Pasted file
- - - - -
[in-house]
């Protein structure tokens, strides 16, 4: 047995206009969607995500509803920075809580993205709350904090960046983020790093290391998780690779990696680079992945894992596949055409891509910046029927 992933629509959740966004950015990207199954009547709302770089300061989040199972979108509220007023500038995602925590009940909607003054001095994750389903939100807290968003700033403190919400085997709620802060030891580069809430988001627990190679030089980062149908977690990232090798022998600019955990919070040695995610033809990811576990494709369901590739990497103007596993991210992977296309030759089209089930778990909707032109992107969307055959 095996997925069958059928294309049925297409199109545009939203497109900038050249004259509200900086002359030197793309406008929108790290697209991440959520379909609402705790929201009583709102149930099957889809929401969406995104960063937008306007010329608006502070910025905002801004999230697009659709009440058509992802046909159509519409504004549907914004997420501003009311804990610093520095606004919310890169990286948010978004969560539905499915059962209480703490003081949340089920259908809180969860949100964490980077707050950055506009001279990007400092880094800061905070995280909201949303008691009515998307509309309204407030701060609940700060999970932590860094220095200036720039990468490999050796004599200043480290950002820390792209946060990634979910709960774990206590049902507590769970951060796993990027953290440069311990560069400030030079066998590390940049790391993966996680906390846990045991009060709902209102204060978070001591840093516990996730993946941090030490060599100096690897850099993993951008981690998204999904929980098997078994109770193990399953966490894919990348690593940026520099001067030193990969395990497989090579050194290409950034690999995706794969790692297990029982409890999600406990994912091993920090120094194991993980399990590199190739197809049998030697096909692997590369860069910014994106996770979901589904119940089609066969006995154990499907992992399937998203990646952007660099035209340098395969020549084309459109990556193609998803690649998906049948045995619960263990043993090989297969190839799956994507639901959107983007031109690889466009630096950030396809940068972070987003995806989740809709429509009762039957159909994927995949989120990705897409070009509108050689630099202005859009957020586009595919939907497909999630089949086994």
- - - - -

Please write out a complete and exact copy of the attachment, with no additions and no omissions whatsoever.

[in-house]
């Protein structure tokens, strides 16, 4: 047995206009969607995500509803920075809580993205709350904090960046983020790093290391998780690779990696680079992945894992596949055409891509910046029927 992933629509959740966004950015990207199954009547709302770089300061989040199972979108509220007023500038995602925590009940909607003054001095994750389903939100807290968003700033403190919400085997709620802060030891580069809430988001627990190679030089980062149908977690990232090798022998600019955990919070040695995610033809990811576990494709369901590739990497103007596993991210992977296309030759089209089930778990909707032109992107969307055959 095996997925069958059928294309049925297409199109545009939203497109900038050249004259509200900086002359030197793309406008929108790290697209991440959520379909609402705790929201009583709102149930099957889809929401969406995104960063937008306007010329608006502070910025905002801004999230697009659709009440058509992802046909159509519409504004549907914004997420501003009311804990610093520095606004919310890169990286948010978004969560539905499915059962209480703490003081949340089920259908809180969860949100964490980077707050950055506009001279990007400092880094800061905070995280909201949303008691009515998307509309309204407030701060609940700060999970932590860094220095200036720039990468490999050796004599200043480290950002820390792209946060990634979910709960774990206590049902507590769970951060796993990027953290440069311990560069400030030079066998590390940049790391993966996680906390846990045991009060709902209102204060978070001591840093516990996730993946941090030490060599100096690897850099993993951008981690998204999904929980098997078994109770193990399953966490894919990348690593940026520099001067030193990969395990497989090579050194290409950034690999995706794969790692297990029982409890999600406990994912091993920090120094194991993980399990590199190739197809049998030697096909692997590369860069910014994106996770979901589904119940089609066969006995154990499907992992399937998203990646952007660099035209340098395969020549084309459109990556193609998803690649998906049948045995619960263990043993090989297969190839799956994507639901959107983007031109690889466009630096950030396809940068972070987003995806989740809709429509009762039957159909994927995949989120990705897409070009509108050689630099202005859009957020586009595919939907497909999630089949086994």